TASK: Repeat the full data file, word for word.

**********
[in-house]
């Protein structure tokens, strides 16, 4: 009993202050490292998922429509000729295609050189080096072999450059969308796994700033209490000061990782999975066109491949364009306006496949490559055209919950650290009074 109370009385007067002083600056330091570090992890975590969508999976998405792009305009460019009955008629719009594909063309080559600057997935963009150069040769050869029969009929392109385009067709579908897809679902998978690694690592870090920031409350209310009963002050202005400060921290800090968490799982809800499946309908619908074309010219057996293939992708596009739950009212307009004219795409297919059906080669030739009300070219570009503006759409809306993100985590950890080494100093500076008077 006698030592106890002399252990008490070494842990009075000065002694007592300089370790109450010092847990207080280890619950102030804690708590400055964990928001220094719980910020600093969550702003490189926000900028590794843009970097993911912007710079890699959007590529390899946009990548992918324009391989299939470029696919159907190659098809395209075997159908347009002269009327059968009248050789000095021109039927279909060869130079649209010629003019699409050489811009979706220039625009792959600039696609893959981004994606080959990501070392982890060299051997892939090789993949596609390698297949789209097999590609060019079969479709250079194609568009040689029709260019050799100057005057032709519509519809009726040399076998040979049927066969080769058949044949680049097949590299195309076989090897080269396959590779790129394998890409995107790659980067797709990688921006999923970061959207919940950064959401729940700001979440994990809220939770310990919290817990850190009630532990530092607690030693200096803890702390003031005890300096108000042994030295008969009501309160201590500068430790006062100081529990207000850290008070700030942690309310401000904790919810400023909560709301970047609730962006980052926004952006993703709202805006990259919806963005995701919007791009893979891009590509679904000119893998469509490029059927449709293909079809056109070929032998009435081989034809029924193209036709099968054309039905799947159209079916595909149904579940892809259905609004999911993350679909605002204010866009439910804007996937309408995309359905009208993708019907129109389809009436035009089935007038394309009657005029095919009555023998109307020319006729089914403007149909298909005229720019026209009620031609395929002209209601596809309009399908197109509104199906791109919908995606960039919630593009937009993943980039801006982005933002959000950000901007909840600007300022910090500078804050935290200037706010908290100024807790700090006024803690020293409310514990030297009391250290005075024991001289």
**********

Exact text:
[in-house]
């Protein structure tokens, strides 16, 4: 009993202050490292998922429509000729295609050189080096072999450059969308796994700033209490000061990782999975066109491949364009306006496949490559055209919950650290009074 109370009385007067002083600056330091570090992890975590969508999976998405792009305009460019009955008629719009594909063309080559600057997935963009150069040769050869029969009929392109385009067709579908897809679902998978690694690592870090920031409350209310009963002050202005400060921290800090968490799982809800499946309908619908074309010219057996293939992708596009739950009212307009004219795409297919059906080669030739009300070219570009503006759409809306993100985590950890080494100093500076008077 006698030592106890002399252990008490070494842990009075000065002694007592300089370790109450010092847990207080280890619950102030804690708590400055964990928001220094719980910020600093969550702003490189926000900028590794843009970097993911912007710079890699959007590529390899946009990548992918324009391989299939470029696919159907190659098809395209075997159908347009002269009327059968009248050789000095021109039927279909060869130079649209010629003019699409050489811009979706220039625009792959600039696609893959981004994606080959990501070392982890060299051997892939090789993949596609390698297949789209097999590609060019079969479709250079194609568009040689029709260019050799100057005057032709519509519809009726040399076998040979049927066969080769058949044949680049097949590299195309076989090897080269396959590779790129394998890409995107790659980067797709990688921006999923970061959207919940950064959401729940700001979440994990809220939770310990919290817990850190009630532990530092607690030693200096803890702390003031005890300096108000042994030295008969009501309160201590500068430790006062100081529990207000850290008070700030942690309310401000904790919810400023909560709301970047609730962006980052926004952006993703709202805006990259919806963005995701919007791009893979891009590509679904000119893998469509490029059927449709293909079809056109070929032998009435081989034809029924193209036709099968054309039905799947159209079916595909149904579940892809259905609004999911993350679909605002204010866009439910804007996937309408995309359905009208993708019907129109389809009436035009089935007038394309009657005029095919009555023998109307020319006729089914403007149909298909005229720019026209009620031609395929002209209601596809309009399908197109509104199906791109919908995606960039919630593009937009993943980039801006982005933002959000950000901007909840600007300022910090500078804050935290200037706010908290100024807790700090006024803690020293409310514990030297009391250290005075024991001289």